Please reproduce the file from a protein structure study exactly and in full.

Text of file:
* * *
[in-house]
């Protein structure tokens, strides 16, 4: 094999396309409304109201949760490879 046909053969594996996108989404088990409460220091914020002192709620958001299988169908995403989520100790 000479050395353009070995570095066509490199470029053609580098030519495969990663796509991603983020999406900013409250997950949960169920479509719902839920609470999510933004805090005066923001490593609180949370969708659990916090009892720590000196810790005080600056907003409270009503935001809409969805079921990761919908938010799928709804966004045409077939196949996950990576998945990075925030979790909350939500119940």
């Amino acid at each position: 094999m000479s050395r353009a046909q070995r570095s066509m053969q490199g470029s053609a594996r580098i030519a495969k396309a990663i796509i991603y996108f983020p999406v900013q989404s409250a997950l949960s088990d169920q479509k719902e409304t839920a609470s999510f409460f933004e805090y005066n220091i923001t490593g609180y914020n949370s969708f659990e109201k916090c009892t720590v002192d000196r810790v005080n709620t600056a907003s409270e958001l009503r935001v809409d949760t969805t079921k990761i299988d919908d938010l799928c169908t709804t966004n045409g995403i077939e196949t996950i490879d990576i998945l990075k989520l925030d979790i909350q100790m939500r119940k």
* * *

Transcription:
[in-house]
């Protein structure tokens, strides 16, 4: 094999396309409304109201949760490879 046909053969594996996108989404088990409460220091914020002192709620958001299988169908995403989520100790 000479050395353009070995570095066509490199470029053609580098030519495969990663796509991603983020999406900013409250997950949960169920479509719902839920609470999510933004805090005066923001490593609180949370969708659990916090009892720590000196810790005080600056907003409270009503935001809409969805079921990761919908938010799928709804966004045409077939196949996950990576998945990075925030979790909350939500119940």
């Amino acid at each position: 094999m000479s050395r353009a046909q070995r570095s066509m053969q490199g470029s053609a594996r580098i030519a495969k396309a990663i796509i991603y996108f983020p999406v900013q989404s409250a997950l949960s088990d169920q479509k719902e409304t839920a609470s999510f409460f933004e805090y005066n220091i923001t490593g609180y914020n949370s969708f659990e109201k916090c009892t720590v002192d000196r810790v005080n709620t600056a907003s409270e958001l009503r935001v809409d949760t969805t079921k990761i299988d919908d938010l799928c169908t709804t966004n045409g995403i077939e196949t996950i490879d990576i998945l990075k989520l925030d979790i909350q100790m939500r119940k």